A former New Patriotic Party Member of Parliament for New Juaben South, and a one-time Chair of the Finance Committee of Parliament, Dr. Mark Assibey Yeboah, is urging the government to reconsider its decision not to go back to the International Monetary Fund (IMF) in the face of the country’s dwindling revenues.
He maintains that the government’s insistence on passing the Electronic-Transaction Levy to shore up its revenue target is not right given the existential economic challenges.
The New Patriotic Party (NPP) administration has indicated that despite Ghana’s fiscal crisis, it is not settling on returning to the IMF for financial support but will look at prioritizing domestic revenue generation through the implementation of the E-Levy.
Finance Minister, Ken Ofori-Atta believes, going to the IMF again will have dire economic implications.
But speaking to Citi News, Dr. Mark Assibey Yeboah said a return to the IMF as a monetary organisation should not be viewed as a failure, but rather an avenue to salvage Ghana’s receding economy.
“Without a doubt, I think we should be placing a call to Washington if we haven’t really done that. We are just not going to ask for the funds just because E-levy has been passed or not. E-levy will just bring about GH¢5 billion. We are in a deep hole of our tax revenue and facing difficulties, so going to the Fund will give us some support.”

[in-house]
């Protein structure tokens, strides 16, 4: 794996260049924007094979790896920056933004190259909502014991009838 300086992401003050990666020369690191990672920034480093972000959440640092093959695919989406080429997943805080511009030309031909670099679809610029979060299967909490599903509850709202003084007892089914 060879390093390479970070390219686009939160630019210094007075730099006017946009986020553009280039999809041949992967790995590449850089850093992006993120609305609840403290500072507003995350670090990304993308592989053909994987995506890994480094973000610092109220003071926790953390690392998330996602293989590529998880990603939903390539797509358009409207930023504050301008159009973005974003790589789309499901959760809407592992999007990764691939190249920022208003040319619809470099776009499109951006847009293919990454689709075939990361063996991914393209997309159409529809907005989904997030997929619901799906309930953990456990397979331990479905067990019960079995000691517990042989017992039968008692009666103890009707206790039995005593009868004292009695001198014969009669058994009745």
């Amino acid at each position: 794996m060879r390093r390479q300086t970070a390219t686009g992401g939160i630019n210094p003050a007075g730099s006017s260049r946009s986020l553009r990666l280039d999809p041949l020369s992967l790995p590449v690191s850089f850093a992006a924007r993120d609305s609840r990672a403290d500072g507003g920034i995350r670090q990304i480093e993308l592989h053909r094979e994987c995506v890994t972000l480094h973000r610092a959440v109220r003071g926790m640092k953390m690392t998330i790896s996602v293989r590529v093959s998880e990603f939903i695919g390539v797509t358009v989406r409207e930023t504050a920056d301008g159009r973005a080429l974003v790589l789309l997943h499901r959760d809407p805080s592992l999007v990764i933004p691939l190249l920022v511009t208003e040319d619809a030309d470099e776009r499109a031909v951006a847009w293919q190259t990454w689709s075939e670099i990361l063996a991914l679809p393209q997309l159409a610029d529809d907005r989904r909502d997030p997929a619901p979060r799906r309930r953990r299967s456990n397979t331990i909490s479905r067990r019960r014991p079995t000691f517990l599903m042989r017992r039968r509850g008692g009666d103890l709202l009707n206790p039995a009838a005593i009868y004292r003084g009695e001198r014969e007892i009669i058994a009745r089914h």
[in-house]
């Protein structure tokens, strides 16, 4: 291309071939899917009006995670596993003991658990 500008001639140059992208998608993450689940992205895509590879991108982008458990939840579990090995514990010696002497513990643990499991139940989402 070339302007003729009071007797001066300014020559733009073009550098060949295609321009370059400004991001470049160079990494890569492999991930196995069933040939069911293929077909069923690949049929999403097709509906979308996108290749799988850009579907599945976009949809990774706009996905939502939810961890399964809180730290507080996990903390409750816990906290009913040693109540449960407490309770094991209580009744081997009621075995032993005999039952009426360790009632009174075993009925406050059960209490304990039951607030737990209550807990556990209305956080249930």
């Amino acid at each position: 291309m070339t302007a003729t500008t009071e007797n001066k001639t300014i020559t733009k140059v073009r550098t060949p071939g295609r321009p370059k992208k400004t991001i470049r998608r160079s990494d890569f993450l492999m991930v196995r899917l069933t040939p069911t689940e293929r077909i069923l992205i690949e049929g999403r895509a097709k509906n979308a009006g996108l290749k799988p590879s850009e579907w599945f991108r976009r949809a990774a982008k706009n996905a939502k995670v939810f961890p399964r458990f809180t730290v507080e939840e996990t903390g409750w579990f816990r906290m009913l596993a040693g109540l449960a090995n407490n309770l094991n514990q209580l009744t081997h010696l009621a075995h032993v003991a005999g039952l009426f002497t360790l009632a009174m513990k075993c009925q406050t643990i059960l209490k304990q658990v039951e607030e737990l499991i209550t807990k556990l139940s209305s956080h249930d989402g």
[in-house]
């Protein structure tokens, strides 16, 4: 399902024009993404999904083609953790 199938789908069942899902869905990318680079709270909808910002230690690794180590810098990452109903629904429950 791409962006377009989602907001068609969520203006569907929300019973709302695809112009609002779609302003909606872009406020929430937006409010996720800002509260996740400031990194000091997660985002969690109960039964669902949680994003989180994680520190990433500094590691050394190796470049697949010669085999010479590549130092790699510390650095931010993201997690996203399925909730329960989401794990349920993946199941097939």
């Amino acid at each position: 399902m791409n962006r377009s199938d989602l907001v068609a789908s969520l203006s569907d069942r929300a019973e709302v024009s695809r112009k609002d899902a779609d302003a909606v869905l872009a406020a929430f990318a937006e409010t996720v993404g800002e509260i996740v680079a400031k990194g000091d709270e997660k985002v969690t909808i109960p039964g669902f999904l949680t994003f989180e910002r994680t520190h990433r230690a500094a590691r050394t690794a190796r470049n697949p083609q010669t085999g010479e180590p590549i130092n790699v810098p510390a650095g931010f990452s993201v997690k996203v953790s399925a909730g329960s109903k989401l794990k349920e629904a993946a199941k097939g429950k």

“So there is nothing wrong with going to the Fund. Ghana is a member of the IMF so what is wrong going to ask for support when we are in difficulties to go and pool resources. If I was the finance minister, I will be convincing the President that it is about time we went back”.
Dr. Mark Assibey Yeboah also added that the revenue expected to be accrued from the E-levy is insufficient to the extent that, it will not be able to ensure the economic stability government is eyeing.
“The GH¢6.9 billion target cannot be realized. There are a lot of exemptions so, in my estimation, the maximum amount we can get from the E-levy is GH¢5 billion, and that is less than a billion dollars, so I do not think that the E-levy is going to be a panacea to our revenues. Going to the IMF will ensure some stability and above all, we are going to get some $3 billion”.
The process to pass the levy has been characterized by controversy and fisticuffs in parliament.